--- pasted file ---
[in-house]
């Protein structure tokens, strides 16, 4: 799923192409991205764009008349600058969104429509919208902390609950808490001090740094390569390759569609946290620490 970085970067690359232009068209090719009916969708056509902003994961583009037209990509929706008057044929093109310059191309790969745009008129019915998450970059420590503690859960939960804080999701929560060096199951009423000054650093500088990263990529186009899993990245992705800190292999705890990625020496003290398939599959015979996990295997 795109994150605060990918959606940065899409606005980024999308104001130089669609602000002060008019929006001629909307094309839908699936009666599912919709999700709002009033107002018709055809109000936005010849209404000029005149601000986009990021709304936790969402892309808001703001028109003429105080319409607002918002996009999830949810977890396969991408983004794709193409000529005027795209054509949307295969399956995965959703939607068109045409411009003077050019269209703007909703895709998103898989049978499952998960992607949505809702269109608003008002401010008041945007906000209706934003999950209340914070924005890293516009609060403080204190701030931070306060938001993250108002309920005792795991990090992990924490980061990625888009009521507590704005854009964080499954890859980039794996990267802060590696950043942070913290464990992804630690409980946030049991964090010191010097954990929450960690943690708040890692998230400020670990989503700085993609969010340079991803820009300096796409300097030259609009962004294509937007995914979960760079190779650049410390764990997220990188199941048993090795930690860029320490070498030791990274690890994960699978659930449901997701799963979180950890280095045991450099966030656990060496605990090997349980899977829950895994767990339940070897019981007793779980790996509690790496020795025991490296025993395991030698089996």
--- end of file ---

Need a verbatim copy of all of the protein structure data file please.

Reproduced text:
[in-house]
């Protein structure tokens, strides 16, 4: 799923192409991205764009008349600058969104429509919208902390609950808490001090740094390569390759569609946290620490 970085970067690359232009068209090719009916969708056509902003994961583009037209990509929706008057044929093109310059191309790969745009008129019915998450970059420590503690859960939960804080999701929560060096199951009423000054650093500088990263990529186009899993990245992705800190292999705890990625020496003290398939599959015979996990295997 795109994150605060990918959606940065899409606005980024999308104001130089669609602000002060008019929006001629909307094309839908699936009666599912919709999700709002009033107002018709055809109000936005010849209404000029005149601000986009990021709304936790969402892309808001703001028109003429105080319409607002918002996009999830949810977890396969991408983004794709193409000529005027795209054509949307295969399956995965959703939607068109045409411009003077050019269209703007909703895709998103898989049978499952998960992607949505809702269109608003008002401010008041945007906000209706934003999950209340914070924005890293516009609060403080204190701030931070306060938001993250108002309920005792795991990090992990924490980061990625888009009521507590704005854009964080499954890859980039794996990267802060590696950043942070913290464990992804630690409980946030049991964090010191010097954990929450960690943690708040890692998230400020670990989503700085993609969010340079991803820009300096796409300097030259609009962004294509937007995914979960760079190779650049410390764990997220990188199941048993090795930690860029320490070498030791990274690890994960699978659930449901997701799963979180950890280095045991450099966030656990060496605990090997349980899977829950895994767990339940070897019981007793779980790996509690790496020795025991490296025993395991030698089996």